IF THE Hindu and the Muslim
communities could be united in one bond of mutual friendship, and if
could act towards the other ever as children of the same mother it
would be a consummation devoutly to be wished.
The union that we want is not a
patched up thing but a union of hearts based upon a definite
recognition of the indubitable proposition that Swaraj for India
must be an impossible dream without an indissoluble union between
the Hindus and Muslims of India. It must not be a mere truce. It
cannot be based upon mutual fear. It must be a partnership between
equals, each respecting the religion of the other.
And Hindu-Muslim unity is nothing if
it is not a partnership between brave men and women.
Hindu Muslim unity means not unity
only between Hindus and Musalmans and between all those who believe
India to be their home, no matter what faith they belong.
I am fully aware that we have not yet
attained that unity to such an extent as to bear any strain. It is a
daily growing plant, as yet in delicate infancy, requiring special
care and attention.
Both the Hindus and the Musalmans must
learn to stand alone and against the whole world, before they become
really united. This unity is not to be between weak parties, but
between men who are conscious of their strength.
With me the conviction is as strong as
ever that, willy-nilly, the Hindus and the Musalmans must be friends
one day. No one can say how and when that will happen. The future is
entirely in the hands of God. But He has vouchsafed to us the ship
of Faith which alone can enable us to cross the ocean of Doubt.
For, I believe with the late Poet
Iqbal that the Hindus and the Muslims, who have lived together, long
under the shadow of the mighty Himalayas and have drunk the waters
of the Ganges and Yamuna, have a unique message fro the world.
Disunity a Phase
As members of a family, we shall
sometimes flight, but we shall always have leaders who will compose
our differences and keep us under check.
Taking even the Hindu-Muslim
disturbances in that light, I do not despair of the future. Order
must come out of the present chaos. We would expedite the advent of
order by watching, waiting and praying. If we do so, the evil that
has come to the surface will disappear much quicker than, if, in our
haste and impatience, we would disturb the surface and thus send the
dirt to the bottom again instead of allowing it to throw itself out.
This, however, is no cause for the
slightest despair. I know that the demon of disunion is at his last
gasp. A lie has no bottom. Disunion is a lie. Even if it is sheer
self-interest, it will bring about unity. I had hoped for
disinterested unity. But I will welcome a unity based even on mutual
interest. It will come when it does come, in away perhaps least
expected by us. God is the Master Trickster. He knows how to
confound us frustrate our ‘Knavish tricks’. He sends death when one
least expects it. He sends life when we see no sign of it. Let us
admit our object helplessness, let us own that we are utterly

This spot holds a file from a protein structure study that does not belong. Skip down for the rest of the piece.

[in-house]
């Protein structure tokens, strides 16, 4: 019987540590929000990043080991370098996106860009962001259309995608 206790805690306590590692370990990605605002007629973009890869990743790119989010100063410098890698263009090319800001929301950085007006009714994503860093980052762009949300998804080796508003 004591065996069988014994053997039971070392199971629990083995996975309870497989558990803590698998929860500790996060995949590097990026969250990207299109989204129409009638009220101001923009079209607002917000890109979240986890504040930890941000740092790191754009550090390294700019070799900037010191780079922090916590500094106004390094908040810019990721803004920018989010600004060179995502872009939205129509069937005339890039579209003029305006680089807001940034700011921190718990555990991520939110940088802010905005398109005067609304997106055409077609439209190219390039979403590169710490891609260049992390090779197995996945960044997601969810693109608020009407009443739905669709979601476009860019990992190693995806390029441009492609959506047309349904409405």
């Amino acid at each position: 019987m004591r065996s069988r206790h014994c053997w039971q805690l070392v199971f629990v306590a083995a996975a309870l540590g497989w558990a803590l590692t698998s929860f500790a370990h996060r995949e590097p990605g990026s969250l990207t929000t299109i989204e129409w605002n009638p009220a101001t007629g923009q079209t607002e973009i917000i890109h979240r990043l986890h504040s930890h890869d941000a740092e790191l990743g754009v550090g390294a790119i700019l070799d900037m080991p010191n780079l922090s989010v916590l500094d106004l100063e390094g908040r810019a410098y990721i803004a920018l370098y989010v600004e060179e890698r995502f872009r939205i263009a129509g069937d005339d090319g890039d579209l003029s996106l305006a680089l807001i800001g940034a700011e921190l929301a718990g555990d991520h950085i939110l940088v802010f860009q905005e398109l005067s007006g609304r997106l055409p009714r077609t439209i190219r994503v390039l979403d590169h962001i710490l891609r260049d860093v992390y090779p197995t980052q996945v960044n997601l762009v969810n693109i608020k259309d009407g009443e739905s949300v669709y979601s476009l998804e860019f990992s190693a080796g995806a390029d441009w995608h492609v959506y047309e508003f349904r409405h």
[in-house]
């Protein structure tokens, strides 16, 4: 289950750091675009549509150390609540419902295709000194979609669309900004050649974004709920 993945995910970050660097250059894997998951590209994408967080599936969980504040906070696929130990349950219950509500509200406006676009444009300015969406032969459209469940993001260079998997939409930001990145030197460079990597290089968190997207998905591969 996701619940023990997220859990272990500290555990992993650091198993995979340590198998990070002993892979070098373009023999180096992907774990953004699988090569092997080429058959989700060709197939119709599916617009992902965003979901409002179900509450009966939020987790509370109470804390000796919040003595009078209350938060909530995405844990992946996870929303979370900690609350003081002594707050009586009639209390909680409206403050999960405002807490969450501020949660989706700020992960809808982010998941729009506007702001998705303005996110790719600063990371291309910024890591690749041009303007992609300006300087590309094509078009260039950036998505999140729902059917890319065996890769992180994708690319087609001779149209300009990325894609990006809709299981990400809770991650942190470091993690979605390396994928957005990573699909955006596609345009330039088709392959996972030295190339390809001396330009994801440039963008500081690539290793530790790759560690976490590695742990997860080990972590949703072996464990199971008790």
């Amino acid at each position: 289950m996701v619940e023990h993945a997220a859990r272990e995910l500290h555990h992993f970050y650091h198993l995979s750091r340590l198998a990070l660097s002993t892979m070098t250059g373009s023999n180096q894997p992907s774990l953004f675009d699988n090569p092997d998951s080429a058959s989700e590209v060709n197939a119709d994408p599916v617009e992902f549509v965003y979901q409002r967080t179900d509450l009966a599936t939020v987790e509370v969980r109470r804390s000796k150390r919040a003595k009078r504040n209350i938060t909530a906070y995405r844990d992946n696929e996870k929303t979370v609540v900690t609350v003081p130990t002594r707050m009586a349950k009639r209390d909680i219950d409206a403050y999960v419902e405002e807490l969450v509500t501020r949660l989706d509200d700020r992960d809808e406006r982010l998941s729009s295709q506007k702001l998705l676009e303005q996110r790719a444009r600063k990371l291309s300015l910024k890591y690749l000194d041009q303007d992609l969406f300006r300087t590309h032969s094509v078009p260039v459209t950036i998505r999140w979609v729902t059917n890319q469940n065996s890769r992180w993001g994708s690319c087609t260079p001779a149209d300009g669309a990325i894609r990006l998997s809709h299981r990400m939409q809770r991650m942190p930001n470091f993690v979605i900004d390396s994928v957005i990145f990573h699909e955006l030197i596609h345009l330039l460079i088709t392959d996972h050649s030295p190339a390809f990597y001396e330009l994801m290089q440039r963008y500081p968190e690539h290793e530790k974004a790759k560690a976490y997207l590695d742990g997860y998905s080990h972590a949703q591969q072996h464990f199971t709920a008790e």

defeated. Out of the dust of our humility will, I feel sure, be
built up an impregnable citadel of unity.
Hindus and Muslims are going more and
more away from each other. But this does not disturb me. Somehow or
other, I feel that the separation is growing only to bring them all
closer later on.
The Hindu-Muslim quarrels are, in a
way, unknown to us, as a fight for Swaraj. Each party is conscious
of its impending coming. Each wants to be found ready and fit for
Swaraj when it comes. The latter consider themselves to be weak in
educational and earthly equipment. They are now doing what all weak
bodies have done hitherto. This fighting therefore, however
unfortunate it may be, is a sign of growth. It is like the Wars of
the Roses. Out of it will rise a mighty nation. A better than the
bloody way was opened out to us in 1920, but we could not assimilate
it. But even a bloody way is better than utter helplessness and
We may think are living, but disunited
we are worse than dead. The Hindu thinks that in quarreling with the
Musalman he is benefiting Hinduism; and the Musalman thinks that in
fighting a Hindu he is benefiting Islam. But each is ruining his
faith. And the poison has spread among the members of the
communities themselves. And no wonder. For one man cannot do right
in one department of life whilst he is occupied in doing wrong in
any other department. Life is one indivisible whole.
It is a matter of shame to me to
confess that we are a house divide against itself. We fly at each
other’s throats in cowardice and fear. The Hindu distrusts the
Musalman through cowardice and fear, and the Musalman distrusts the
Hindu through equal cowardice and imaginary fears. Islam throughout
history has stood for matchless bravery and peace it can, therefore,
be no matter for pride to the Musalmans that they should fear the
Hindus. Similarly, it can be no matter for pride to the Hindus that
they should fear the Musalmans, even if they are aided by the
Musalman of the world. Are we so fallen that we should be afraid of
our own shadows.